A Mexican Muslim woman who was employed to help organize the 2022 FIFA World Cup in Qatar was forced to leave the country after being sexually assaulted. Paola Schietekat worked in Qatar’s Supreme Committee for Delivery & Legacy when a colleague sexually assaulted her last June.
Instead of filing a complaint against her attacker, Qatari officials turned the investigation against Schietekat. “It was three hours of interrogation in Arabic, and at a certain point, they demanded a virginity test,” she said. “It was a very strong humiliation,” she added.
Schietekat recalled being motionless for about 10 minutes after the attacker lunged at her and sexually assaulted her. “I ended up with bruises on my ribs, back, shoulder, and the entire left side of my body,” she said.
The assailant told Qatari officials that they had a romantic relationship. The investigation turned from a sexual assault complaint to a case of an extramarital affair.
“Although I had the forensic evidence of the beatings and everything, they believed him and applied the crime of fornication to us in an extramarital relationship,” Schietekat explained. Extramarital relationships and sex outside of marriage are punishable by jail time and up to 100 lashes.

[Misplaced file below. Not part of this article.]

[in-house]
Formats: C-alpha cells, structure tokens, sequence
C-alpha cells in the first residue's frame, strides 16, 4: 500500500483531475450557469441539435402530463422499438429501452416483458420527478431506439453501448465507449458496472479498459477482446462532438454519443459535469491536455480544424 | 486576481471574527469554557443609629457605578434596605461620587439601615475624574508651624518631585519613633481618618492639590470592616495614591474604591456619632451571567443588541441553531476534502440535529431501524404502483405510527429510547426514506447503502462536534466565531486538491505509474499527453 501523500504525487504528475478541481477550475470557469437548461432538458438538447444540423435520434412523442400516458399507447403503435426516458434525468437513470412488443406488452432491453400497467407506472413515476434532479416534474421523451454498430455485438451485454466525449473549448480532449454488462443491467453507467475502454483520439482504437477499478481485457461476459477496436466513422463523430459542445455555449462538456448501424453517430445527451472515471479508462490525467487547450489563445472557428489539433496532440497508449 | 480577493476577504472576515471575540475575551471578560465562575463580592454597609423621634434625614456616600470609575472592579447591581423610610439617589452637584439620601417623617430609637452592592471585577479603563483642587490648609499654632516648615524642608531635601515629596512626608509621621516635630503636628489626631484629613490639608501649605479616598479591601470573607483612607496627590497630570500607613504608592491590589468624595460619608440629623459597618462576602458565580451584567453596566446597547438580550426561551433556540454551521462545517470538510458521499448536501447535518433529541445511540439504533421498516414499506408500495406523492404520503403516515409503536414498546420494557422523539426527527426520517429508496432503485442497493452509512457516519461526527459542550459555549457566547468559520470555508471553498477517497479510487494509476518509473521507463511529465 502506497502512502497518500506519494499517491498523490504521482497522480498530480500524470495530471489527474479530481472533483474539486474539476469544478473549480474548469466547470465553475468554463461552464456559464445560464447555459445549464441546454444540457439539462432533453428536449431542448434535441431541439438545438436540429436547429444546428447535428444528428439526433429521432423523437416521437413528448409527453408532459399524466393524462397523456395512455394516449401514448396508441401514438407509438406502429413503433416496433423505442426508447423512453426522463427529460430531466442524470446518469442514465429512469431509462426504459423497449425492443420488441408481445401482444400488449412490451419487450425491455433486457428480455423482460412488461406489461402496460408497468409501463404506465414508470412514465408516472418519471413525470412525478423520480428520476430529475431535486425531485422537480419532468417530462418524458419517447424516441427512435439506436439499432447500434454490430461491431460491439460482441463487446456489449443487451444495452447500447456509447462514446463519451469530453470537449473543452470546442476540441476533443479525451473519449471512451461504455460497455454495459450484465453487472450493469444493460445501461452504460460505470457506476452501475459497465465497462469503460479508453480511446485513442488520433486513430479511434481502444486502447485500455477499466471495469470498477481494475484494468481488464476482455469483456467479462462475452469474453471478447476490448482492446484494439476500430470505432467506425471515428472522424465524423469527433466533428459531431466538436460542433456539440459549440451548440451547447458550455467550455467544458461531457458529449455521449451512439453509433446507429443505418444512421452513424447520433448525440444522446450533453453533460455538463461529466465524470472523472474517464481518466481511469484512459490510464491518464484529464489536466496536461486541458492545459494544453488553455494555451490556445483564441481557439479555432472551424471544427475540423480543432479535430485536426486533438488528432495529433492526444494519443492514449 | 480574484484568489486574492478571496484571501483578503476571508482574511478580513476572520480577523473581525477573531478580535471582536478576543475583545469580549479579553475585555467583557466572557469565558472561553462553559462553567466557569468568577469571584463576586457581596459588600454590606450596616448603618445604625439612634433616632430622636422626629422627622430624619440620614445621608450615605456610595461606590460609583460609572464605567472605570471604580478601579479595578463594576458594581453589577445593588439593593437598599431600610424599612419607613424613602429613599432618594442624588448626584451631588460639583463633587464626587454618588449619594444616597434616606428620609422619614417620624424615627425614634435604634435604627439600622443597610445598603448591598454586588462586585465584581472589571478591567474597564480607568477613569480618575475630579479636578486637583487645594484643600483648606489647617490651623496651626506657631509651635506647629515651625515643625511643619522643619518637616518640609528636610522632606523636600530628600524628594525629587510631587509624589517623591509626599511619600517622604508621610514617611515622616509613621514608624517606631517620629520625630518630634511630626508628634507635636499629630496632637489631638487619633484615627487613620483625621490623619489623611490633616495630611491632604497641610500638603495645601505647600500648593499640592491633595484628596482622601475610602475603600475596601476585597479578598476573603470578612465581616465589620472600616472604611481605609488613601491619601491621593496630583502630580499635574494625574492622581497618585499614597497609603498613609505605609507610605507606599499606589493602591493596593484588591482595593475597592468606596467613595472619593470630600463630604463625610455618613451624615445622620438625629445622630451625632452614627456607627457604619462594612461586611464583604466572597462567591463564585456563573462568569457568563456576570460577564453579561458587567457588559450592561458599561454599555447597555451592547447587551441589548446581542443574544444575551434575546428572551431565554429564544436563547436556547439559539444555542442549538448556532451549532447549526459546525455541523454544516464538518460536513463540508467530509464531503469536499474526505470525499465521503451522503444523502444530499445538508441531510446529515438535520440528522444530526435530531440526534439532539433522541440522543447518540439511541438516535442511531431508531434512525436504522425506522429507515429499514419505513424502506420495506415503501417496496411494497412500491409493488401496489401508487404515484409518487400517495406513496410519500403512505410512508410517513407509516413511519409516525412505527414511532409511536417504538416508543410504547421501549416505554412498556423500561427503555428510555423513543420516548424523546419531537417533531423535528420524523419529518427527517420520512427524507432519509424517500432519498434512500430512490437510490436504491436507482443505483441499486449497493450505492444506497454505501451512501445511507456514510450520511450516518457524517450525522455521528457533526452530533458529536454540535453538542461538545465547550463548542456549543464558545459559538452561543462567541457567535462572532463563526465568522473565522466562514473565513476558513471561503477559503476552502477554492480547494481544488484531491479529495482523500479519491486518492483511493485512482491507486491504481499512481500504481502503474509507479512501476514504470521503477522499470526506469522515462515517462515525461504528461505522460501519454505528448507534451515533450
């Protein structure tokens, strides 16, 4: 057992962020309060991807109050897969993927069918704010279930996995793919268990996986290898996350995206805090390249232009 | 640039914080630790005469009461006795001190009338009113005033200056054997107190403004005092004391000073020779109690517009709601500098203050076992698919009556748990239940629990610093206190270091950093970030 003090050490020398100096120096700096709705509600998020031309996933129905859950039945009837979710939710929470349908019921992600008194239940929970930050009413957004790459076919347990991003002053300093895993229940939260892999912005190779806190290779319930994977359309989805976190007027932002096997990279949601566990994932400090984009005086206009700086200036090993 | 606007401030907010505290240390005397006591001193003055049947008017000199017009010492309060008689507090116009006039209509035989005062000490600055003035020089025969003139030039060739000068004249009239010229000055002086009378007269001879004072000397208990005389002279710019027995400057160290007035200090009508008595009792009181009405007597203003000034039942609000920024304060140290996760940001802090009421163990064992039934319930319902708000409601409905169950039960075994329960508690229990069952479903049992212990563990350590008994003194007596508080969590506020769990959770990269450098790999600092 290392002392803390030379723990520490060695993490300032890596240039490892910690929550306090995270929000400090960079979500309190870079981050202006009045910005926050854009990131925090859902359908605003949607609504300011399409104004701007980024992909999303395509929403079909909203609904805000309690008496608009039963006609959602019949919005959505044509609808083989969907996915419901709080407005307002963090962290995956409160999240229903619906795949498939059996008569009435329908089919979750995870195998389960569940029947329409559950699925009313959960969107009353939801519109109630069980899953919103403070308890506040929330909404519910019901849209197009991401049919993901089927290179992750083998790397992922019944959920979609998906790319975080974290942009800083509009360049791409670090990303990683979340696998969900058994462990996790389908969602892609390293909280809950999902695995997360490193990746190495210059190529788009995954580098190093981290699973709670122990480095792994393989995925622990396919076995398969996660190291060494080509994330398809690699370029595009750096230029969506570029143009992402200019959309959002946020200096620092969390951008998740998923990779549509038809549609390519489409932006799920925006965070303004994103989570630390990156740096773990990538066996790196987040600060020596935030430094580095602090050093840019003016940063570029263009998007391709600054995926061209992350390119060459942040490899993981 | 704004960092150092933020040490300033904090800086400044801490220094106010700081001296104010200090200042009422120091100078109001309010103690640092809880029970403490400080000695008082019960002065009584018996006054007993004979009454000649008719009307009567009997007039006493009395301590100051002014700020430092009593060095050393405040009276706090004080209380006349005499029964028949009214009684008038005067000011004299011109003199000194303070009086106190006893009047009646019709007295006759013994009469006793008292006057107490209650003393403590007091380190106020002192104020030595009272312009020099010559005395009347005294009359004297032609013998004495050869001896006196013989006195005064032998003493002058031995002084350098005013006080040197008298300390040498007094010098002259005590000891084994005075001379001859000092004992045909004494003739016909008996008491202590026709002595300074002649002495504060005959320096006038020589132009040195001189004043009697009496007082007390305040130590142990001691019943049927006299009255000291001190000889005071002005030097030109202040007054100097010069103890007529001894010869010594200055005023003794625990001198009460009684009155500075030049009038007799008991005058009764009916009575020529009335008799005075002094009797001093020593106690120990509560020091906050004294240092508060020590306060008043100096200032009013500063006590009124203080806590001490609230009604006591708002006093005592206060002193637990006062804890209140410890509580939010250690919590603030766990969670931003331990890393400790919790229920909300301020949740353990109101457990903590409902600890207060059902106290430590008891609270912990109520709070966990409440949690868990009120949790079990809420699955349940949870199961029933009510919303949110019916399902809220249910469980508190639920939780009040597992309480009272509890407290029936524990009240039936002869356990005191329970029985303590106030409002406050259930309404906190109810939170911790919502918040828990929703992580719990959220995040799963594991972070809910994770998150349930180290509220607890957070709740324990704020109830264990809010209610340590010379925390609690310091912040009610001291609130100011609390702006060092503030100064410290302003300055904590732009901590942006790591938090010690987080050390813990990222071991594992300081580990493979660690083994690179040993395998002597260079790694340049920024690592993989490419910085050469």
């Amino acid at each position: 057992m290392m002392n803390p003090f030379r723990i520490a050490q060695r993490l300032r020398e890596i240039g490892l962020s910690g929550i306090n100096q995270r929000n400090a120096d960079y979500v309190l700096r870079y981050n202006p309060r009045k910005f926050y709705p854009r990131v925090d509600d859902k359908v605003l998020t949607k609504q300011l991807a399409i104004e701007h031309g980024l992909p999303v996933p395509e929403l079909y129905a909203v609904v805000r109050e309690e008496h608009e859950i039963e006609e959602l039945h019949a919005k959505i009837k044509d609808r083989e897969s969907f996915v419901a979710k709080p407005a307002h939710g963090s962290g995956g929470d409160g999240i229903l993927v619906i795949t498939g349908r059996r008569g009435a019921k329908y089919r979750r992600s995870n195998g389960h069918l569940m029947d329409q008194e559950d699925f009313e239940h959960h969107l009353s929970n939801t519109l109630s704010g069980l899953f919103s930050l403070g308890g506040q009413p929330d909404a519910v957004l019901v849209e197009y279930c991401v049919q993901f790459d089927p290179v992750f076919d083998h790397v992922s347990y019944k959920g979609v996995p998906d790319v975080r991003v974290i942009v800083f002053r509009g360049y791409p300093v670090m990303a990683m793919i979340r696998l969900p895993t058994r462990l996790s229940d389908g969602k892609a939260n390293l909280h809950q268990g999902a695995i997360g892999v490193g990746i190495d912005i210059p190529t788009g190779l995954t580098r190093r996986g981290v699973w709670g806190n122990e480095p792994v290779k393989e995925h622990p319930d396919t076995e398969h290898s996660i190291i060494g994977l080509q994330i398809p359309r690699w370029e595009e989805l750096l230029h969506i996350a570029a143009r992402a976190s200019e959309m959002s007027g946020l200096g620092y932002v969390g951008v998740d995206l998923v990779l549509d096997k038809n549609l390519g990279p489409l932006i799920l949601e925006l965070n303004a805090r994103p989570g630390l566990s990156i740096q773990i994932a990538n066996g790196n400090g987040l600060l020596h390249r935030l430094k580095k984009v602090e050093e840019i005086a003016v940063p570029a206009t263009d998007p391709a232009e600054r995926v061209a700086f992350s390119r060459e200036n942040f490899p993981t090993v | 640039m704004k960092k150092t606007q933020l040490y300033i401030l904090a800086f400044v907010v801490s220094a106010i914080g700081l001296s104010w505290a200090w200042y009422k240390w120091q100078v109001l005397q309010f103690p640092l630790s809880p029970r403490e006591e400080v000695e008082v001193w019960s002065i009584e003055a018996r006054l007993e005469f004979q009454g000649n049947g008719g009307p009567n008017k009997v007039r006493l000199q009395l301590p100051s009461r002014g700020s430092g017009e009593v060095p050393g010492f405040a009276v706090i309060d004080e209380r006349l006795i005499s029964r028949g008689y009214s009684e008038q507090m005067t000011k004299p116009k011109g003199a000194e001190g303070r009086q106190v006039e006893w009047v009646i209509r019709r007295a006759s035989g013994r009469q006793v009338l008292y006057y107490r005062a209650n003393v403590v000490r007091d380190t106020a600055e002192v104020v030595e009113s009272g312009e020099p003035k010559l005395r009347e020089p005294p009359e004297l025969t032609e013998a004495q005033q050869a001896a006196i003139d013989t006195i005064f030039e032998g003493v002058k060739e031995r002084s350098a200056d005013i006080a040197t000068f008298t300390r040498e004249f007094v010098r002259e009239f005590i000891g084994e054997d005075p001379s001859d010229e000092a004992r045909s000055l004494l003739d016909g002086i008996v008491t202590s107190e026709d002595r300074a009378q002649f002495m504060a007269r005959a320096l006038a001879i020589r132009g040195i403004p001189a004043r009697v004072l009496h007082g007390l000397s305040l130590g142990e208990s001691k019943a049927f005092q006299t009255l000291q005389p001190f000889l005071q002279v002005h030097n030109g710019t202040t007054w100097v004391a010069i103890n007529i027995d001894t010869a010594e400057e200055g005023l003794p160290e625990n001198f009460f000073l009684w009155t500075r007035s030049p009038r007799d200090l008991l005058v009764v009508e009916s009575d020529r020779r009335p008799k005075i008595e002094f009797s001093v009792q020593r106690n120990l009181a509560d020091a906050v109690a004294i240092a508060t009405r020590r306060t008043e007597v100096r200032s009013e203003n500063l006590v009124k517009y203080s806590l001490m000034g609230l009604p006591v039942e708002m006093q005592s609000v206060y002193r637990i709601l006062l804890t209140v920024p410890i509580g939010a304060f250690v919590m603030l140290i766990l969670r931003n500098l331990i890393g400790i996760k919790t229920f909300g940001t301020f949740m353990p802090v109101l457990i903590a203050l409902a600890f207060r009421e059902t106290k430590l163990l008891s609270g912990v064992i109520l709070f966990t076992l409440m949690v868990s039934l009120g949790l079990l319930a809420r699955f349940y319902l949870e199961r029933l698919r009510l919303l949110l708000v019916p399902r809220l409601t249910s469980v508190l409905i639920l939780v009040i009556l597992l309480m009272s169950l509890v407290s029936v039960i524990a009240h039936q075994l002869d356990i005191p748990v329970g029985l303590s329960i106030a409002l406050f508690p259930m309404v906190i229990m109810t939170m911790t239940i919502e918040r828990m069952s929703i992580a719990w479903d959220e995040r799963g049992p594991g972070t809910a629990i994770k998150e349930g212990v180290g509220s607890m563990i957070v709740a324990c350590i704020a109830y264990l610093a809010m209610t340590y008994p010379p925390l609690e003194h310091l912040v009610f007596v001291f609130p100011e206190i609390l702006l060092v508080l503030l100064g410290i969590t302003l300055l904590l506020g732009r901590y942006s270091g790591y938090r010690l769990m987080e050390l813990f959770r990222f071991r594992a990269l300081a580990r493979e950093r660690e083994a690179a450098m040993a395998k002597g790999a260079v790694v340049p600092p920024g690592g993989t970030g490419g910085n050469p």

A World Cup official is facing a sentence of 100 lashes and 7 years in jail for 'extramarital sex' after she reported being raped while working in Qatar.
Paola Schietekat was told by lawyers that one way of avoiding conviction was to marry her rapist.https://t.co/8Ay4Y3mjkZ
— Women's Voices (@WomenReadWomen) February 22, 2022
The 28-year old was working as a World Cup official for the Qatari government agency in charge of organizing and preparing for the 2022 World Cup. The 2022 FIFA World Cup will be hosted in Qatar in November.
After the horrible experience with Qatar’s insanely patriarchal legal system, Schietekat was able to leave the country with the help of Human Rights Watch and her employers.
According to Schietekat, her attacker was acquitted of the assault charges because there was no video evidence of the incident. “There were no cameras pointing directly at the door of the apartment, so there was no way to verify that the assault happened,” she explained.
Rothna Begum, a senior women’s rights researcher with the Human Rights Watch, called Schietekat’s supposed trial a “series of irregularities.” “She was interrogated in Arabic, without adequate translators, and put her face to face with the aggressor, and they believed him, so they filed charges,” Begum explained.